James: ‘Cause we look at each other and we know what we’re going to do. When something like that happens you just have to run with it, and the less experienced musician might have responded, “Ah, I’m just going to start it myself and maybe everyone will follow me,” but you really have to be a psychic and all come in together.

John: Right. But as far as the most embarrassing thing that’s happened, Fitz saying the wrong city we were in. That’s happened once or twice.

James: Yeah, that “Hello Cleveland” thing is never good.

John: [laughs] Yeah, we were in Spokane or Seattle and he said something like that. So we got booed there for a minute and then you try to win ‘em back over, cause you don’t want it to seem impersonal. But I think that was a month into our tour, and you’re just delirious. It’d be like going to San Francisco and saying, “Hello L.A.”, it’s like the worst possible thing you can do.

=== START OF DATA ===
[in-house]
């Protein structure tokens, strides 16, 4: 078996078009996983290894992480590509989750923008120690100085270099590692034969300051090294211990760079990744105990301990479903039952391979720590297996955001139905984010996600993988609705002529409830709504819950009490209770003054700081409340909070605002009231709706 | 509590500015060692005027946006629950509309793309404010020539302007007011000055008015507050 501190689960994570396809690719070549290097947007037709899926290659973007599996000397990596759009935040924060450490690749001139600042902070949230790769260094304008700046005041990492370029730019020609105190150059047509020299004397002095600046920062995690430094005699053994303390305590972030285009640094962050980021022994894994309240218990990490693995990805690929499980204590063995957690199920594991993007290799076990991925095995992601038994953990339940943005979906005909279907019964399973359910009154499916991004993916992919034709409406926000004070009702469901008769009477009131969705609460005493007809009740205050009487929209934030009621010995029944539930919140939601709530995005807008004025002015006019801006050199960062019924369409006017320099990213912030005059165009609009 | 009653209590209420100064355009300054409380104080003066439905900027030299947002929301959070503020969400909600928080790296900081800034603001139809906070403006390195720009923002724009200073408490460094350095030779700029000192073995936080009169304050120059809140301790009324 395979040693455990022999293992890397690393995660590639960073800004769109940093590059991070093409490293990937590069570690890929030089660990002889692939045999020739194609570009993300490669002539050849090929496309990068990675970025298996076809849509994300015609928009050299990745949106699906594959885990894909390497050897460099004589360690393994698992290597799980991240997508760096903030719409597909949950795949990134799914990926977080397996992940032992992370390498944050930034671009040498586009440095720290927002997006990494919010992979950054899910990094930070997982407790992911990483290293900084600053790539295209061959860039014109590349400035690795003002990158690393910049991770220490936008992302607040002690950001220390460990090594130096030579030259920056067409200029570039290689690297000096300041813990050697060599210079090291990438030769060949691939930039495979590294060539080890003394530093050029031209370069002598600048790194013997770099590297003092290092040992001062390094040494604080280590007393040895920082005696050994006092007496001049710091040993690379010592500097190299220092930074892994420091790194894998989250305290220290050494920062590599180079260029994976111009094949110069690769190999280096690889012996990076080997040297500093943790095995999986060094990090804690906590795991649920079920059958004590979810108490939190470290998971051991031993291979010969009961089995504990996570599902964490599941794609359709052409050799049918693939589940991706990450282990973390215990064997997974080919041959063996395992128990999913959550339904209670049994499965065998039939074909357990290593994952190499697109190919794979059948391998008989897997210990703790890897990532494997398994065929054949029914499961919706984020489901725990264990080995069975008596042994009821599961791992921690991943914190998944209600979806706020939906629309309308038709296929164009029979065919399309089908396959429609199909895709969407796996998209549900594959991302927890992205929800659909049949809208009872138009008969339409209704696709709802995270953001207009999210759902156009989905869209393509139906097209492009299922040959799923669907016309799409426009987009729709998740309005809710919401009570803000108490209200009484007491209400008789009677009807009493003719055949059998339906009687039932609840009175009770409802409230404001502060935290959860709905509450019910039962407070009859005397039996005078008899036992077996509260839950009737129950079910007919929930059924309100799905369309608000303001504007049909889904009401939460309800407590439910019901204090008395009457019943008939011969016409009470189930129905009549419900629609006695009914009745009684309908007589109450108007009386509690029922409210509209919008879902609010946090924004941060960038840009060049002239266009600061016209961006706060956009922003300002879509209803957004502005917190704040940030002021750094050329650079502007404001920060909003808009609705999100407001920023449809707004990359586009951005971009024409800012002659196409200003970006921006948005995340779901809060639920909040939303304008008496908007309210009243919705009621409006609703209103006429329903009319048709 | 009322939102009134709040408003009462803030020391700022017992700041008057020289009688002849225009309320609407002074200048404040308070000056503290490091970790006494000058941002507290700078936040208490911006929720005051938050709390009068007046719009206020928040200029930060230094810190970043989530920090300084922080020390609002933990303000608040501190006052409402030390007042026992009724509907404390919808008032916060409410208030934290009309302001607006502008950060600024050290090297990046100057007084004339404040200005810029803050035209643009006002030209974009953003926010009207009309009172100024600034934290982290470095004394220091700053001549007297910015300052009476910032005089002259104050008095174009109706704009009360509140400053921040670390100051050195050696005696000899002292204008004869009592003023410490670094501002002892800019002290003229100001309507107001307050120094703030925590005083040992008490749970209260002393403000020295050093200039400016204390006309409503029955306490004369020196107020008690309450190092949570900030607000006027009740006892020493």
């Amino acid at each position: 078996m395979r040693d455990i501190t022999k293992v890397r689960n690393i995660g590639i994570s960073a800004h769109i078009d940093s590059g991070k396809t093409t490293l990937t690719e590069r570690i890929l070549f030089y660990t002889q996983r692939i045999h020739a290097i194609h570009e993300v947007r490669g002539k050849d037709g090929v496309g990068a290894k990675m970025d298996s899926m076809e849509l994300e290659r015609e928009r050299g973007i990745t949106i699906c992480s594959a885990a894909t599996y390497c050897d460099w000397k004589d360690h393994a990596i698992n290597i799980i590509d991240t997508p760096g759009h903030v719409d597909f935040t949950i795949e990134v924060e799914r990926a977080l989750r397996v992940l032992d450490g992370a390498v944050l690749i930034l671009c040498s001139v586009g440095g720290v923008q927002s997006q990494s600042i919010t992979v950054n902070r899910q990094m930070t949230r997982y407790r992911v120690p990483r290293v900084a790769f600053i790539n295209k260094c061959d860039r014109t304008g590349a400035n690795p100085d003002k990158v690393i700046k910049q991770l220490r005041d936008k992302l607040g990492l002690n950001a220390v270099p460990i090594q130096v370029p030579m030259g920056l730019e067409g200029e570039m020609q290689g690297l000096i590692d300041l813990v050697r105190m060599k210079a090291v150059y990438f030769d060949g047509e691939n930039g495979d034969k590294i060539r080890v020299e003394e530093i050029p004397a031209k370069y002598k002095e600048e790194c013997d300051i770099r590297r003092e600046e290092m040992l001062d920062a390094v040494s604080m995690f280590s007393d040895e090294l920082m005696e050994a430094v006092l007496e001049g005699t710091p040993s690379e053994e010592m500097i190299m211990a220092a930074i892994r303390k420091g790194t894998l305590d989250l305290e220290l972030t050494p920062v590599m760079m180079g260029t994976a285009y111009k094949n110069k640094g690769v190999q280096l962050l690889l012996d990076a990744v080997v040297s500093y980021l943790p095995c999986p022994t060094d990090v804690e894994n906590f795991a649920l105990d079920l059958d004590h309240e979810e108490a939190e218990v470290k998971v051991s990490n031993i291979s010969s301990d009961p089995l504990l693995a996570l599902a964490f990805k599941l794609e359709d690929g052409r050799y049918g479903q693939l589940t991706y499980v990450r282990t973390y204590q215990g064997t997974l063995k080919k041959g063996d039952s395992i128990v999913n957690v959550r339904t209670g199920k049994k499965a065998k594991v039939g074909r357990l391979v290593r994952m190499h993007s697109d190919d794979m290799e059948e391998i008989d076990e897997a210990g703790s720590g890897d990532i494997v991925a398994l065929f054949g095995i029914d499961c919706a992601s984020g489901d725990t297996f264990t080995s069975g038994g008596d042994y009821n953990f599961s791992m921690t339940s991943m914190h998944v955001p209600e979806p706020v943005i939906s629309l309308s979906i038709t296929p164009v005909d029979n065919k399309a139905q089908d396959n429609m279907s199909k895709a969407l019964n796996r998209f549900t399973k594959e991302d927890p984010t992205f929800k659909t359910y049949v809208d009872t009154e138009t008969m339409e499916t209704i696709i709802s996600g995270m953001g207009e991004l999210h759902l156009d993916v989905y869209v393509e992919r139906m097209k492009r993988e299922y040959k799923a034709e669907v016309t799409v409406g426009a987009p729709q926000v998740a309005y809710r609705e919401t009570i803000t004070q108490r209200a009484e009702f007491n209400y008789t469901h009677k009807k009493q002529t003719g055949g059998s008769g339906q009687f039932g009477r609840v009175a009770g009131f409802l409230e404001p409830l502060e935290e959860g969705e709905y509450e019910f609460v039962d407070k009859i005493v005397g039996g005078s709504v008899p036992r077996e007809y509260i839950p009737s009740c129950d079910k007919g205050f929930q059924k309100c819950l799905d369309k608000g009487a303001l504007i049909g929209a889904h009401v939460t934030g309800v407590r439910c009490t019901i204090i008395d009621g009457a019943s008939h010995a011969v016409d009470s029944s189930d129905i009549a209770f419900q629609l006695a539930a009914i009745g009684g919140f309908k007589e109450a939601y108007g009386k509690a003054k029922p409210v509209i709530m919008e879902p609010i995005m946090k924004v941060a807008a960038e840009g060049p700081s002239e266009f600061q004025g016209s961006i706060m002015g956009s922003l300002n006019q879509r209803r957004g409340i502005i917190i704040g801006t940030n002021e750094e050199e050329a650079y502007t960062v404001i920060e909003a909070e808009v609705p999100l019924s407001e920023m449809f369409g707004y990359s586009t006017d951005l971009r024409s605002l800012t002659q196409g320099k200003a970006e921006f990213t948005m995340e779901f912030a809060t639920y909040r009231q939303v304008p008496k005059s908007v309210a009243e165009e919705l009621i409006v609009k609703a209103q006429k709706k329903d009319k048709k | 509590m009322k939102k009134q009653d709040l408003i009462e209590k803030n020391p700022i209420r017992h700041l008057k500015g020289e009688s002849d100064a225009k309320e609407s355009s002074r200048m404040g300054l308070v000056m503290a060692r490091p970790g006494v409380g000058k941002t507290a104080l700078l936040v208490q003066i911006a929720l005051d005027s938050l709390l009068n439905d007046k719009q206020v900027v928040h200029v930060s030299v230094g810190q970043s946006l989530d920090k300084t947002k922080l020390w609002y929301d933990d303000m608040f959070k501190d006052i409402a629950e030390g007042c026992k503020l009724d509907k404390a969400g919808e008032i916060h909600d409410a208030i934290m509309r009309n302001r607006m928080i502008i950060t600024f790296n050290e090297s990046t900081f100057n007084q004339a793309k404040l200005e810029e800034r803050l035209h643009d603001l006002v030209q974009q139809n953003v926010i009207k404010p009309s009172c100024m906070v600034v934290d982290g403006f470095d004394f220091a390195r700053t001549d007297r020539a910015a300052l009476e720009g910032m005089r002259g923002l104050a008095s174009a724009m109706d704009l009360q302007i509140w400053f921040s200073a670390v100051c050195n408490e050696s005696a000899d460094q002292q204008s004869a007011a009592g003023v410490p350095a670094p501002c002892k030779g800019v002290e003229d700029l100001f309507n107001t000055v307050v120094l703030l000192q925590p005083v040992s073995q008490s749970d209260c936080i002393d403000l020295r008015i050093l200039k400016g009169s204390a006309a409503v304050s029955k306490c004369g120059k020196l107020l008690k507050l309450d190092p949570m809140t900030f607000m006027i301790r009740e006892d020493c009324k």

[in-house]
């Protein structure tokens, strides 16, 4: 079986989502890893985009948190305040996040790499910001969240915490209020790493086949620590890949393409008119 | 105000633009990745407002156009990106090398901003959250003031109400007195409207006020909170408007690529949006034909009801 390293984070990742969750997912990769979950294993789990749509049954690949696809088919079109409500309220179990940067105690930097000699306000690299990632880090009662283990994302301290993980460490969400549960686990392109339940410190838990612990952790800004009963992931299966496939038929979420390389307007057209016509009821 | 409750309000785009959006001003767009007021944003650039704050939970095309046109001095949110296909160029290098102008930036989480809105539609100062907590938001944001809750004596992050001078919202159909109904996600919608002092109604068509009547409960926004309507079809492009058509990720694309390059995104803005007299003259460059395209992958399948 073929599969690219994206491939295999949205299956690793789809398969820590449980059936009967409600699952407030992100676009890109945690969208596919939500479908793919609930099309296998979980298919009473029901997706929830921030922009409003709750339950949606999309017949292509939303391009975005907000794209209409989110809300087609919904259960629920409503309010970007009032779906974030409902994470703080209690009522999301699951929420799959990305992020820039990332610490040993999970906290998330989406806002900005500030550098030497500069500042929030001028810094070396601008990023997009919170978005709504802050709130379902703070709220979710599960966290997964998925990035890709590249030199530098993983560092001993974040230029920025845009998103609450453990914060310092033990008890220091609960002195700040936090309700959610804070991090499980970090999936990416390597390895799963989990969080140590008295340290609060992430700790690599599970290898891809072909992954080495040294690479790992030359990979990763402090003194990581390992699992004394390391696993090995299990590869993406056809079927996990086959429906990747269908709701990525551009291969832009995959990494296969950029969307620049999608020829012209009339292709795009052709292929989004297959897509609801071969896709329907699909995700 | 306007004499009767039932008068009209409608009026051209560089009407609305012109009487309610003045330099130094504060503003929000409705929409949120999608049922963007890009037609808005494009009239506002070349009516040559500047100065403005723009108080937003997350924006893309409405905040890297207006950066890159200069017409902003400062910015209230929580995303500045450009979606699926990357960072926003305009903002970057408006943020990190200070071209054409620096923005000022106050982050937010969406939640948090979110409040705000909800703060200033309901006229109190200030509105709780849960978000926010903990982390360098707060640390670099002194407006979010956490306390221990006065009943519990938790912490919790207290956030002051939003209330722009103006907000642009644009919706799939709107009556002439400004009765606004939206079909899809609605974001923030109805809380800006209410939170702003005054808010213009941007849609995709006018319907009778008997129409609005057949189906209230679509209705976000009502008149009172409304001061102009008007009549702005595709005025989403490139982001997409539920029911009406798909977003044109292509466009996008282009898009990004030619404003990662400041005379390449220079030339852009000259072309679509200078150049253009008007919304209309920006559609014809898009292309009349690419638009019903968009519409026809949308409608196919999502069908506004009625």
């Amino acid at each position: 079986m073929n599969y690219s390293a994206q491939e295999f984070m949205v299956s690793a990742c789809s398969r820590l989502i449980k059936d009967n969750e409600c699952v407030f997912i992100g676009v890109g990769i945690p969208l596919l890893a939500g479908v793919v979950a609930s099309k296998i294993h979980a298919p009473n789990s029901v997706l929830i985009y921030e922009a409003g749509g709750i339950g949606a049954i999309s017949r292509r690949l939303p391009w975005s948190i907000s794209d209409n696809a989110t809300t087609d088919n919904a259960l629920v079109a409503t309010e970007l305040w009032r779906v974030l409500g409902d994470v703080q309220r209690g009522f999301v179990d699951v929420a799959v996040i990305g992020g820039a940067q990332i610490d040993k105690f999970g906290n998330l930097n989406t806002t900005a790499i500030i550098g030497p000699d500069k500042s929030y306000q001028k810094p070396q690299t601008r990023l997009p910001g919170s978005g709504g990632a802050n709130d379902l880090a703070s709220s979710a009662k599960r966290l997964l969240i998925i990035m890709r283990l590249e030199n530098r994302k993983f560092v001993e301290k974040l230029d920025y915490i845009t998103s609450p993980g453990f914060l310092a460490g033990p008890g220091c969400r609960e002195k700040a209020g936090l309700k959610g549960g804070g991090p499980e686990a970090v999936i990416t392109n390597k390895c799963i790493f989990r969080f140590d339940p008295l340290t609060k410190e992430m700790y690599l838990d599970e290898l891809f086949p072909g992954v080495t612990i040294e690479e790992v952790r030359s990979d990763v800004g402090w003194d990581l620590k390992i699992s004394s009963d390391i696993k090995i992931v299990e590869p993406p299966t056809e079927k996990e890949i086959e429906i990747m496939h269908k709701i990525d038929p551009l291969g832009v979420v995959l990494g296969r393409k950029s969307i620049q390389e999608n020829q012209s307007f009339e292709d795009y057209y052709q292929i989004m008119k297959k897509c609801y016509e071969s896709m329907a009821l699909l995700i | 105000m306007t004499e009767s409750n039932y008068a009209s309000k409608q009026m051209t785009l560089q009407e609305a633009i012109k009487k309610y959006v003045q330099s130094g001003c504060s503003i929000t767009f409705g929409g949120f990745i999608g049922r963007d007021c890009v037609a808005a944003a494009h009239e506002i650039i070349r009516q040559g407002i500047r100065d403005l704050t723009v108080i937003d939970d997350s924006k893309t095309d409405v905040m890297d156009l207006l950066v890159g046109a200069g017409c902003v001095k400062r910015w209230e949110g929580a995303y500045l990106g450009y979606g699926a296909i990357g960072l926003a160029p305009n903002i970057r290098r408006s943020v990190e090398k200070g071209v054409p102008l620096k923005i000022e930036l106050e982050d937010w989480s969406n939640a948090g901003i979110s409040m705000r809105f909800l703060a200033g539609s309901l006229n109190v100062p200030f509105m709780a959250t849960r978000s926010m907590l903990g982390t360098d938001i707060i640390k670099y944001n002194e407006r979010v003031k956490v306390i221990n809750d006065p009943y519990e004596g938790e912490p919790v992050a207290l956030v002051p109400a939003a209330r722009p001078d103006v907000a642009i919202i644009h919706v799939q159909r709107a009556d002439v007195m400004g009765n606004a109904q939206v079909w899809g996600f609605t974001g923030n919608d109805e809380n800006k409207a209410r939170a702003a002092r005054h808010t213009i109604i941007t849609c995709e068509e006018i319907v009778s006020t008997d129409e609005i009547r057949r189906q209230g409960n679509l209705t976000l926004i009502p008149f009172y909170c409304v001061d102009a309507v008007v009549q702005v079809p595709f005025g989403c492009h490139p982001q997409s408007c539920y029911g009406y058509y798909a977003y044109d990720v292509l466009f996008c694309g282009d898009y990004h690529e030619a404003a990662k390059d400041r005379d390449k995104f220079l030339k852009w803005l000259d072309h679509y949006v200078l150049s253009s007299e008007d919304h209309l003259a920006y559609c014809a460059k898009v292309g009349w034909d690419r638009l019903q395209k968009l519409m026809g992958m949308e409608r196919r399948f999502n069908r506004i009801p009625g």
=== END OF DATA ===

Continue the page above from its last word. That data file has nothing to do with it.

ON THEIR UPCOMING ALBUM

James: I’d say [the new album] is a lot different. We touched a nerve with people when we first came out because we harken back to this classic sound. We came in around the time when a lot of other people were looking to that era of music, which is good, the timing was perfect. Of course, that’s a sound we’re all into. For the next record, those production techniques haven’t gone away, we’re still trying to get classic sounds, but it’s more kind of looking back to stuff that we came up listening to. So that would be classic 80s. It’s a different kind of retro thing, I guess. We have a lot of the same elements as the first record, but there’s this whole other palette of sounds that we have to work with in our heads, and we’re excited that we get to use those on the next record.